After discovering a problem in 2017 with a cockpit warning light on the 737 MAX, Boeing decided it would defer an update to fix the issue until 2020, officials said Friday.
Even as it continued delivering MAX airplanes to customers, Boeing had kept quiet the details of the problem, which prevented a light from warning pilots when there was disagreement between the plane’s angle-of-attack sensors. Those sensors are now suspected of playing in a role in two MAX crashes.
The company didn’t disclose the issue to the FAA until after a 737 MAX crash in Indonesia last year, something that frustrated FAA leadership. Now, leaders with a transportation committee in the U.S. House said they have obtained information about the initial plan to fix the issue in 2020. They have sent letters to Boeing, the FAA and supplier United Technologies requesting documents around the problematic alert.
“An important part of the Committee’s investigation is finding out what Boeing knew, when the company knew it and who it informed,” said Rep. Rick Larsen, a Washington state Democrat who leads the aviation subcommittee. “I have questions about the decision to not deem the AOA Disagree alert as safety critical and I am concerned it took Boeing so long to report this defective feature to the FAA and its customers.”
Boeing has said that its engineers discovered that the warning light wasn’t functioning in 2017, but the company concluded that the issue did not adversely impact the safety or operation of the plane. In a statement Friday, the company said it determined that it was acceptable to wait to modify the system software on its next planned display system update, which was scheduled for the rollout of the 737 MAX 10 in 2020.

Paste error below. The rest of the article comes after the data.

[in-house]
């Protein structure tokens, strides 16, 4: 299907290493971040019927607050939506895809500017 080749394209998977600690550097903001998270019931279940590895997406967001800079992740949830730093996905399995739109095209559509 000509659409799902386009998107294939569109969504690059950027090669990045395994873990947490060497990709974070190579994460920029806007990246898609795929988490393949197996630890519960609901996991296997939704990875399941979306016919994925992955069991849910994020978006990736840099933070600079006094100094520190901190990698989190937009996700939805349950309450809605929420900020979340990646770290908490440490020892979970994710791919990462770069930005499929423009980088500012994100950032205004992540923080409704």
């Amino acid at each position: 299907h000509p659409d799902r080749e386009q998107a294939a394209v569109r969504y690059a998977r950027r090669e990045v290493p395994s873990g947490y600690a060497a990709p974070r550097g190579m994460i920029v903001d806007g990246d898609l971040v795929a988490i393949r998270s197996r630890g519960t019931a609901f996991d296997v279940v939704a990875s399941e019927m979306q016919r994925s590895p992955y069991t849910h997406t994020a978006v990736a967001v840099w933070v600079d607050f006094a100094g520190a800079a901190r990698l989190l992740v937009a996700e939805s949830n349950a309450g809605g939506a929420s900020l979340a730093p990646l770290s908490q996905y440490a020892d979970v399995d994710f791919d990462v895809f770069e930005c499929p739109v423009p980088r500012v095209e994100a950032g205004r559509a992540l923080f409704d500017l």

“We fell short in the implementation of the AoA Disagree alert and are taking steps to address these issues so they do not occur again,” Boeing said.
The warning light, which is standard on the MAX and included in the pilot manuals, is designed to light up if there’s a disagreement between the two sensors on either side of the plane’s nose that measure the jet’s angle of attack — the angle between the oncoming air flow and the airplane’s wing.
At the time of the crashes, the alert worked only on planes flown by airlines that had bought a different indicator added to the main flight-display panel. Lion Air and Ethiopian Airlines did not have those packages.
If it had been working, the warning light would have lit up on the fatal flights of both the Lion Air and Ethiopian jets. It’s not clear that it would have made a difference, as Lion Air pilots were unaware of the MAX’s new automated maneuvering system that pushed the plane’s nose down in response to the erroneous angle-of-attack data.
With knowledge of the overall system in the wake of the Lion Air crash, the Ethiopian pilots might have benefited from the information, but a preliminary report suggests they were ultimately able to diagnose the problem. They still weren’t able to maintain control of the plane.
Dan Elwell, the head of the FAA, has expressed concern that Boeing took 13 months to inform the FAA about the problematic disagree light, but he has also endorsed Boeing’s perspective that the light wasn’t a safety-critical issue. FAA leaders characterized it as an advisory light for the sake of maintenance, and Elwell told lawmakers there are no actions that pilots are to take when a disagree light engages.
At a hearing before a House committee investigating issues around the 737 MAX last month, Elwell encouraged members of Congress not to focus so much attention on the light.
“Don’t make something that isn’t a critical safety item a critical safety item, because there’s enough critical safety items for us to focus on,” he said.
The Aviation Subcommittee of the House Committee on Transportation and Infrastructure is scheduled to hold a second hearing on the 737 MAX on June 19.